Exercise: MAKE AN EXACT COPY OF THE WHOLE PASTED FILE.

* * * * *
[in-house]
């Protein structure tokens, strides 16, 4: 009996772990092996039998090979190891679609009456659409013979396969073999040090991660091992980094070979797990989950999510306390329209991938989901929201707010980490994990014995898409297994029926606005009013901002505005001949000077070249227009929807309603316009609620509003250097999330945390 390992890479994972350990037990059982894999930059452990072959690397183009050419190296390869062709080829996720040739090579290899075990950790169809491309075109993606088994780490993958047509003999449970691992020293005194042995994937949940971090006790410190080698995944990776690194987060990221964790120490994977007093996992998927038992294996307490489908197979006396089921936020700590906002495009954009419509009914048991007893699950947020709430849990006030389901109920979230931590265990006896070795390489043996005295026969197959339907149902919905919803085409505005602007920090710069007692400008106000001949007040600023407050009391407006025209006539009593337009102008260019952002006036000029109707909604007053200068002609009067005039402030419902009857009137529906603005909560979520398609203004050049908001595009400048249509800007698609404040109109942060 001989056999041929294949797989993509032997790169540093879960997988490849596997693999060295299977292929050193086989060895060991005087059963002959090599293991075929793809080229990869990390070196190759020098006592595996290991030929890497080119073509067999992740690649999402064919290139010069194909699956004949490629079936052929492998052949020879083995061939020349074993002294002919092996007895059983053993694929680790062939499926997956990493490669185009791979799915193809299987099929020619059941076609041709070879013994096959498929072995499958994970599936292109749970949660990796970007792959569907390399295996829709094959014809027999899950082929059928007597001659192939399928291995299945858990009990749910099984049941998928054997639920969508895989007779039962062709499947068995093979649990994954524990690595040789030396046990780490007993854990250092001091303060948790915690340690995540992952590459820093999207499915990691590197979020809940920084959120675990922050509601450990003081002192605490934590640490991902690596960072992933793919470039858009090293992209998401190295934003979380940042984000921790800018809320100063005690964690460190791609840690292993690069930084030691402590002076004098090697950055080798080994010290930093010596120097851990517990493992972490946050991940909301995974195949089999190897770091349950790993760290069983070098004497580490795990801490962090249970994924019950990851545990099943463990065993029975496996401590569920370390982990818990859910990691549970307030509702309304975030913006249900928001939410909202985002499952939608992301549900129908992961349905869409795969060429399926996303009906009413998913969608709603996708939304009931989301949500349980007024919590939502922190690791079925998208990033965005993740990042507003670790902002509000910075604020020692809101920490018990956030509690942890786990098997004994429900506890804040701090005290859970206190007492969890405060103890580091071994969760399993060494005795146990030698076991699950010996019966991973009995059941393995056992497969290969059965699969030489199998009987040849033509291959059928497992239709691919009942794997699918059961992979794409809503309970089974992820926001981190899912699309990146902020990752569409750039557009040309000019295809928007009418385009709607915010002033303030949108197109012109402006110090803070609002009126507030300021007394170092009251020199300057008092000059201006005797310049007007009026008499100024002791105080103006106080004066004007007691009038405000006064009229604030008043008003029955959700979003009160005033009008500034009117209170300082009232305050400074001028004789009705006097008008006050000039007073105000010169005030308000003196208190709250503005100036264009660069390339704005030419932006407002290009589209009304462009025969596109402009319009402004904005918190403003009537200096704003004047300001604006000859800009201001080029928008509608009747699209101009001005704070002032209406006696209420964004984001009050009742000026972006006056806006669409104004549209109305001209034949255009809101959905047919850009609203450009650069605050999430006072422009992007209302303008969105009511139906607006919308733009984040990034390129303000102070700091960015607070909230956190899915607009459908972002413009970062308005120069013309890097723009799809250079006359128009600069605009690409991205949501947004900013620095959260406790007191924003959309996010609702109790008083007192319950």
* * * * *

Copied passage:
[in-house]
């Protein structure tokens, strides 16, 4: 009996772990092996039998090979190891679609009456659409013979396969073999040090991660091992980094070979797990989950999510306390329209991938989901929201707010980490994990014995898409297994029926606005009013901002505005001949000077070249227009929807309603316009609620509003250097999330945390 390992890479994972350990037990059982894999930059452990072959690397183009050419190296390869062709080829996720040739090579290899075990950790169809491309075109993606088994780490993958047509003999449970691992020293005194042995994937949940971090006790410190080698995944990776690194987060990221964790120490994977007093996992998927038992294996307490489908197979006396089921936020700590906002495009954009419509009914048991007893699950947020709430849990006030389901109920979230931590265990006896070795390489043996005295026969197959339907149902919905919803085409505005602007920090710069007692400008106000001949007040600023407050009391407006025209006539009593337009102008260019952002006036000029109707909604007053200068002609009067005039402030419902009857009137529906603005909560979520398609203004050049908001595009400048249509800007698609404040109109942060 001989056999041929294949797989993509032997790169540093879960997988490849596997693999060295299977292929050193086989060895060991005087059963002959090599293991075929793809080229990869990390070196190759020098006592595996290991030929890497080119073509067999992740690649999402064919290139010069194909699956004949490629079936052929492998052949020879083995061939020349074993002294002919092996007895059983053993694929680790062939499926997956990493490669185009791979799915193809299987099929020619059941076609041709070879013994096959498929072995499958994970599936292109749970949660990796970007792959569907390399295996829709094959014809027999899950082929059928007597001659192939399928291995299945858990009990749910099984049941998928054997639920969508895989007779039962062709499947068995093979649990994954524990690595040789030396046990780490007993854990250092001091303060948790915690340690995540992952590459820093999207499915990691590197979020809940920084959120675990922050509601450990003081002192605490934590640490991902690596960072992933793919470039858009090293992209998401190295934003979380940042984000921790800018809320100063005690964690460190791609840690292993690069930084030691402590002076004098090697950055080798080994010290930093010596120097851990517990493992972490946050991940909301995974195949089999190897770091349950790993760290069983070098004497580490795990801490962090249970994924019950990851545990099943463990065993029975496996401590569920370390982990818990859910990691549970307030509702309304975030913006249900928001939410909202985002499952939608992301549900129908992961349905869409795969060429399926996303009906009413998913969608709603996708939304009931989301949500349980007024919590939502922190690791079925998208990033965005993740990042507003670790902002509000910075604020020692809101920490018990956030509690942890786990098997004994429900506890804040701090005290859970206190007492969890405060103890580091071994969760399993060494005795146990030698076991699950010996019966991973009995059941393995056992497969290969059965699969030489199998009987040849033509291959059928497992239709691919009942794997699918059961992979794409809503309970089974992820926001981190899912699309990146902020990752569409750039557009040309000019295809928007009418385009709607915010002033303030949108197109012109402006110090803070609002009126507030300021007394170092009251020199300057008092000059201006005797310049007007009026008499100024002791105080103006106080004066004007007691009038405000006064009229604030008043008003029955959700979003009160005033009008500034009117209170300082009232305050400074001028004789009705006097008008006050000039007073105000010169005030308000003196208190709250503005100036264009660069390339704005030419932006407002290009589209009304462009025969596109402009319009402004904005918190403003009537200096704003004047300001604006000859800009201001080029928008509608009747699209101009001005704070002032209406006696209420964004984001009050009742000026972006006056806006669409104004549209109305001209034949255009809101959905047919850009609203450009650069605050999430006072422009992007209302303008969105009511139906607006919308733009984040990034390129303000102070700091960015607070909230956190899915607009459908972002413009970062308005120069013309890097723009799809250079006359128009600069605009690409991205949501947004900013620095959260406790007191924003959309996010609702109790008083007192319950």